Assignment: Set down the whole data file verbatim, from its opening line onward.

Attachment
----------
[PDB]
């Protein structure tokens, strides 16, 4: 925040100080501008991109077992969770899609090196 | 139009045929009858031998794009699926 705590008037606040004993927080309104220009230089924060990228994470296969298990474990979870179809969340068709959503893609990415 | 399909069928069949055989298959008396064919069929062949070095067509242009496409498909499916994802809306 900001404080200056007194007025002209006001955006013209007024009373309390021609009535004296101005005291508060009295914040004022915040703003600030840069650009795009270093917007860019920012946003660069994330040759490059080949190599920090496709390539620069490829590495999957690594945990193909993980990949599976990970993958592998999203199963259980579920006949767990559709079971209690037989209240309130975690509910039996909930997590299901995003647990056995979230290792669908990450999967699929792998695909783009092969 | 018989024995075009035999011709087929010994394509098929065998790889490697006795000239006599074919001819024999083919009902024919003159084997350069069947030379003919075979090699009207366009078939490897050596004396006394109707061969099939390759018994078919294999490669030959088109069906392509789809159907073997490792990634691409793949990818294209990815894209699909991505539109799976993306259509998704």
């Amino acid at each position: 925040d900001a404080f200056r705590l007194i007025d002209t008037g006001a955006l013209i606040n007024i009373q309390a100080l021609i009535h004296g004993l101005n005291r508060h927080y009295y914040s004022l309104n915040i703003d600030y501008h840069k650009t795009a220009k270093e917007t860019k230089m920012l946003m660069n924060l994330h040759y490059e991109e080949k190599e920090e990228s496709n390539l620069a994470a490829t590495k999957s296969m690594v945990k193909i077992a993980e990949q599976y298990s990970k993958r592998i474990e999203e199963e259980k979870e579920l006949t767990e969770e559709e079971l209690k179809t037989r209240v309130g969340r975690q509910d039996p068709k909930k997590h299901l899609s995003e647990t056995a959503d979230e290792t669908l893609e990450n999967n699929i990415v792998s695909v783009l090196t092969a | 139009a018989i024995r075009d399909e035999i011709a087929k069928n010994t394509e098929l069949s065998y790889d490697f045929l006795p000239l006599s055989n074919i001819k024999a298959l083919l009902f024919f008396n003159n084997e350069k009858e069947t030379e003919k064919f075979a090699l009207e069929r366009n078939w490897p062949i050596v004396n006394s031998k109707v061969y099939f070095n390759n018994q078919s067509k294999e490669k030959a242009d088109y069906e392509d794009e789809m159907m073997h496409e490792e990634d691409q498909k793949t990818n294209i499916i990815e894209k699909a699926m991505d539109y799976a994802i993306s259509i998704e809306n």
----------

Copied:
[PDB]
């Protein structure tokens, strides 16, 4: 925040100080501008991109077992969770899609090196 | 139009045929009858031998794009699926 705590008037606040004993927080309104220009230089924060990228994470296969298990474990979870179809969340068709959503893609990415 | 399909069928069949055989298959008396064919069929062949070095067509242009496409498909499916994802809306 900001404080200056007194007025002209006001955006013209007024009373309390021609009535004296101005005291508060009295914040004022915040703003600030840069650009795009270093917007860019920012946003660069994330040759490059080949190599920090496709390539620069490829590495999957690594945990193909993980990949599976990970993958592998999203199963259980579920006949767990559709079971209690037989209240309130975690509910039996909930997590299901995003647990056995979230290792669908990450999967699929792998695909783009092969 | 018989024995075009035999011709087929010994394509098929065998790889490697006795000239006599074919001819024999083919009902024919003159084997350069069947030379003919075979090699009207366009078939490897050596004396006394109707061969099939390759018994078919294999490669030959088109069906392509789809159907073997490792990634691409793949990818294209990815894209699909991505539109799976993306259509998704």
């Amino acid at each position: 925040d900001a404080f200056r705590l007194i007025d002209t008037g006001a955006l013209i606040n007024i009373q309390a100080l021609i009535h004296g004993l101005n005291r508060h927080y009295y914040s004022l309104n915040i703003d600030y501008h840069k650009t795009a220009k270093e917007t860019k230089m920012l946003m660069n924060l994330h040759y490059e991109e080949k190599e920090e990228s496709n390539l620069a994470a490829t590495k999957s296969m690594v945990k193909i077992a993980e990949q599976y298990s990970k993958r592998i474990e999203e199963e259980k979870e579920l006949t767990e969770e559709e079971l209690k179809t037989r209240v309130g969340r975690q509910d039996p068709k909930k997590h299901l899609s995003e647990t056995a959503d979230e290792t669908l893609e990450n999967n699929i990415v792998s695909v783009l090196t092969a | 139009a018989i024995r075009d399909e035999i011709a087929k069928n010994t394509e098929l069949s065998y790889d490697f045929l006795p000239l006599s055989n074919i001819k024999a298959l083919l009902f024919f008396n003159n084997e350069k009858e069947t030379e003919k064919f075979a090699l009207e069929r366009n078939w490897p062949i050596v004396n006394s031998k109707v061969y099939f070095n390759n018994q078919s067509k294999e490669k030959a242009d088109y069906e392509d794009e789809m159907m073997h496409e490792e990634d691409q498909k793949t990818n294209i499916i990815e894209k699909a699926m991505d539109y799976a994802i993306s259509i998704e809306n």